Sitting at 28th overall on TWC’s Consolidated NHL draft rankings, Daniil Chayka could be an option for the Calgary Flames if they decide to trade down in the first round, or end up acquiring a late first-round pick. Chayka was ranked fifth among European skaters by NHL central scouting, and ranks as high as 13th on two prospect rankings, although he projects most often as a late first-round pick.
Who is Daniil Chayka?
Chayka was born on October 22, 2002, making him one of the older players in the 2021 draft, missing the cut off for the 2020 draft by just over a month. Chayka hails from Moskva, Russia, however he has spent most of his junior hockey career playing in North America after coming over in 2017.
Chayka is a left shot defenceman and stands at a tall but lanky 6’3″, 185 pounds.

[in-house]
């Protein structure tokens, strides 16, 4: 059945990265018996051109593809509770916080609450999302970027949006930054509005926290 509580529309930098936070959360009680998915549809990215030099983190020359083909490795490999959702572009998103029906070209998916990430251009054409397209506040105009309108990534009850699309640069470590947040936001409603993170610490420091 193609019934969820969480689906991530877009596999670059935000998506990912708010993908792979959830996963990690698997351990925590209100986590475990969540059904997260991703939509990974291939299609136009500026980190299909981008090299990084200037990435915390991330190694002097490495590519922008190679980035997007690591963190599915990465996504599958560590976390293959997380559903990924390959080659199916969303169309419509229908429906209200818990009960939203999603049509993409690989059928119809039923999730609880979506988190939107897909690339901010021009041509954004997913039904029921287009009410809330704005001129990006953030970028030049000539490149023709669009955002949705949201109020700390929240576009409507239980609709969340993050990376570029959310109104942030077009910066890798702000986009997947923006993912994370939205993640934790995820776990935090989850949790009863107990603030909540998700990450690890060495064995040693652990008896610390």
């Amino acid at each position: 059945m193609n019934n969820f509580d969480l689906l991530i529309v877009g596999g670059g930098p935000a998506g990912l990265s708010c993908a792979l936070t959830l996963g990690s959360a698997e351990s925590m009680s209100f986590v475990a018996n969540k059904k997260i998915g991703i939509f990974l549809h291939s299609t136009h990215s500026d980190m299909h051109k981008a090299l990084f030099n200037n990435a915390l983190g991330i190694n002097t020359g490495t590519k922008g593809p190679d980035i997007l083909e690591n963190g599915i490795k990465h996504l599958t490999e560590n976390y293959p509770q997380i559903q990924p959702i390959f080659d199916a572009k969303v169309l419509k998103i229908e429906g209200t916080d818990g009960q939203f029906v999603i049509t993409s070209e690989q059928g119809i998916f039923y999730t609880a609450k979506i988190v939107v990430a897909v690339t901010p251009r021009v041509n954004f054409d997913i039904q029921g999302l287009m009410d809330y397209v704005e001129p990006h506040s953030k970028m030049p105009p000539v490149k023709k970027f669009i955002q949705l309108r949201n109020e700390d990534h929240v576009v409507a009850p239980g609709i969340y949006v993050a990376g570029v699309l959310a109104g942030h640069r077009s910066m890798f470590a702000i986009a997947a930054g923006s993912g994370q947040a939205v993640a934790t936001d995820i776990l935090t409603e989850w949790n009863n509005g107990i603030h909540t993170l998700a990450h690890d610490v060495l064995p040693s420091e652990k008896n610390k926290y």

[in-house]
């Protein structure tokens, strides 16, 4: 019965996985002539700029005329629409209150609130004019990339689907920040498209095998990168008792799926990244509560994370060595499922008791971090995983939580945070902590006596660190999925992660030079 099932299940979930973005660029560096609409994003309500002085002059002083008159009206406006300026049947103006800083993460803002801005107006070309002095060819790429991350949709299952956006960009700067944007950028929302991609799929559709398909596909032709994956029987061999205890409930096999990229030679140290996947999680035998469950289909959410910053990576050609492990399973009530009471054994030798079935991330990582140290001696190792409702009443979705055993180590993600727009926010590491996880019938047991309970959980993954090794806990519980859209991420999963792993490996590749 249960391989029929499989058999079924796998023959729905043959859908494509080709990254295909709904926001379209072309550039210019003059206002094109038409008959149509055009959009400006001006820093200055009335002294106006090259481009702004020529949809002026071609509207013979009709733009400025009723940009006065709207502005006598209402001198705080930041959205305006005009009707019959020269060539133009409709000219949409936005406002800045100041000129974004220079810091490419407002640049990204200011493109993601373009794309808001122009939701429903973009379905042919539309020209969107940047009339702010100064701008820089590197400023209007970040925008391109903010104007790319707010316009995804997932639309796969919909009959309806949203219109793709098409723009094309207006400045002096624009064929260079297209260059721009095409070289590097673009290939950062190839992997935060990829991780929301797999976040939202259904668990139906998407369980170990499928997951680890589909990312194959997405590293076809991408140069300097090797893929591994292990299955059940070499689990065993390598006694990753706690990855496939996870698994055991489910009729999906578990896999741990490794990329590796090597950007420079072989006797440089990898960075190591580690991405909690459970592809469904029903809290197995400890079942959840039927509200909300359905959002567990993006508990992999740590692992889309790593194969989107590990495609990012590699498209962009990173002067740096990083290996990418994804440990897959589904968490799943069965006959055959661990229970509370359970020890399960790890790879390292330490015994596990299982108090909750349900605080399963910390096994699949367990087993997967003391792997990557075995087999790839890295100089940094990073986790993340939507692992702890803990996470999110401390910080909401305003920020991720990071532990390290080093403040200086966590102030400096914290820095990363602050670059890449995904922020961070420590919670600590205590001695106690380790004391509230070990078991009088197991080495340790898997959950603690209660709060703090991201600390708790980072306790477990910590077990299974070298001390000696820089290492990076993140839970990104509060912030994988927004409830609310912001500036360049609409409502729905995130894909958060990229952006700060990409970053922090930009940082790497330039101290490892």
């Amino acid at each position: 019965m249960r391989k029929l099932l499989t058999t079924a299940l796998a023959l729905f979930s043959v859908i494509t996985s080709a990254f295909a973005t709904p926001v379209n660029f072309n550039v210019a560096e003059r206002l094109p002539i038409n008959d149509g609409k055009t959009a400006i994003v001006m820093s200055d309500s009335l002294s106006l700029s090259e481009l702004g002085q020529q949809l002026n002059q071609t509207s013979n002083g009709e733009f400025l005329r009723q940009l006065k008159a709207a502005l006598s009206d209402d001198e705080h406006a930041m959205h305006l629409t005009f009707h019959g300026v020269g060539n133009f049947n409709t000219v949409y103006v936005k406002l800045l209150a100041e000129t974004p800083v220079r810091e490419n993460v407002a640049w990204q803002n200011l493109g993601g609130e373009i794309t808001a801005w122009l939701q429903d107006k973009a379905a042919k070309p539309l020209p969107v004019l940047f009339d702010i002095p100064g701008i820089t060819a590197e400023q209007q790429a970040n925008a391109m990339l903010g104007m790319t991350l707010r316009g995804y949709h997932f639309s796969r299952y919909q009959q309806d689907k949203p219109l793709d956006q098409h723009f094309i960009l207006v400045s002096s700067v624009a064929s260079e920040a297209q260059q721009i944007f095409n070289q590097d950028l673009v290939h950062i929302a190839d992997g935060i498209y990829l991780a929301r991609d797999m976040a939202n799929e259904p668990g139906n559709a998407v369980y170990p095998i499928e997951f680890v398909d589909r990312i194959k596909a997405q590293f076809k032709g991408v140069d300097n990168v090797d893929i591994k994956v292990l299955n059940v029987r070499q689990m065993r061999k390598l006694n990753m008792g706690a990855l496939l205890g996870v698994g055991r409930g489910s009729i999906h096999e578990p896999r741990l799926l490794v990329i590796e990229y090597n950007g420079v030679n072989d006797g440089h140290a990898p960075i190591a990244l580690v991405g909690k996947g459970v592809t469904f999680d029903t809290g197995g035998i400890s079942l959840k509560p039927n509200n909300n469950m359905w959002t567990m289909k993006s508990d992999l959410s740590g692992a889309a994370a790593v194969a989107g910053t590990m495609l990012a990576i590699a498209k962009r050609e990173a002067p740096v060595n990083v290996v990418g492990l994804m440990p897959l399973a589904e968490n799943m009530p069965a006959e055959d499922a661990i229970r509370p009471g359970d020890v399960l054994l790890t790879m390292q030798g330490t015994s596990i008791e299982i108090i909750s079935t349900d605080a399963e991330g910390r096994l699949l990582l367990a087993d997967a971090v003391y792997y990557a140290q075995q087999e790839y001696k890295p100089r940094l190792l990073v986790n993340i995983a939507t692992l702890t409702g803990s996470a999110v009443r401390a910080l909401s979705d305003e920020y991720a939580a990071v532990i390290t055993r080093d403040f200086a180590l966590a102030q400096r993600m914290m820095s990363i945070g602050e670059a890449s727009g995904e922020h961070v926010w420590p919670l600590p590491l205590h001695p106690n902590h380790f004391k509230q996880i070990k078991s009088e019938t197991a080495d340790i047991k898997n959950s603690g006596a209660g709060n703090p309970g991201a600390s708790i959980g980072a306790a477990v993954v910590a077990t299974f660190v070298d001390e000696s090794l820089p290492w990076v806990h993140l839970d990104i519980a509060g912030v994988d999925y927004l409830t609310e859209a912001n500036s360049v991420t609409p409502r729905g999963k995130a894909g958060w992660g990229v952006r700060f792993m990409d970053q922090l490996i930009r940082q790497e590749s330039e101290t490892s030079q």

Daniil Chayka’s on-ice production
Let’s take a look at Chayka’s production over the last three seasons, in both North America and Russia.
Despite being born and raised in Russia, Chayka actually came over to North America as a 15-year-old to play for the Toronto Jr. Canadiens in the GTHL. Following two years in the GTHL, Chayka was selected 7th overall in the OHL priority selection draft by the Guelph Storm in 2018.
In his rookie season in the OHL, Chayka played a minor role on a stacked Guelph Storm team. He posted a modest 14 points in 56 games, however at just 16 years old, Chayka was the youngest player on a mostly veteran Storm team. He also suited up for 20 of the team’s 24 playoff games as the Storm would go on to win the OHL championship. However, Chayka didn’t register a single point in the playoffs.
In his second year in the league, Chayka would take on a much larger role with the Storm. He went from playing primarily as the team’s number six or seven defenceman in 2018–19, to playing on the team’s top pairing in 2019–20. This led to a break out production-wise to the tune of 34 points in 56 games, which was good for first on the Storm among defenceman.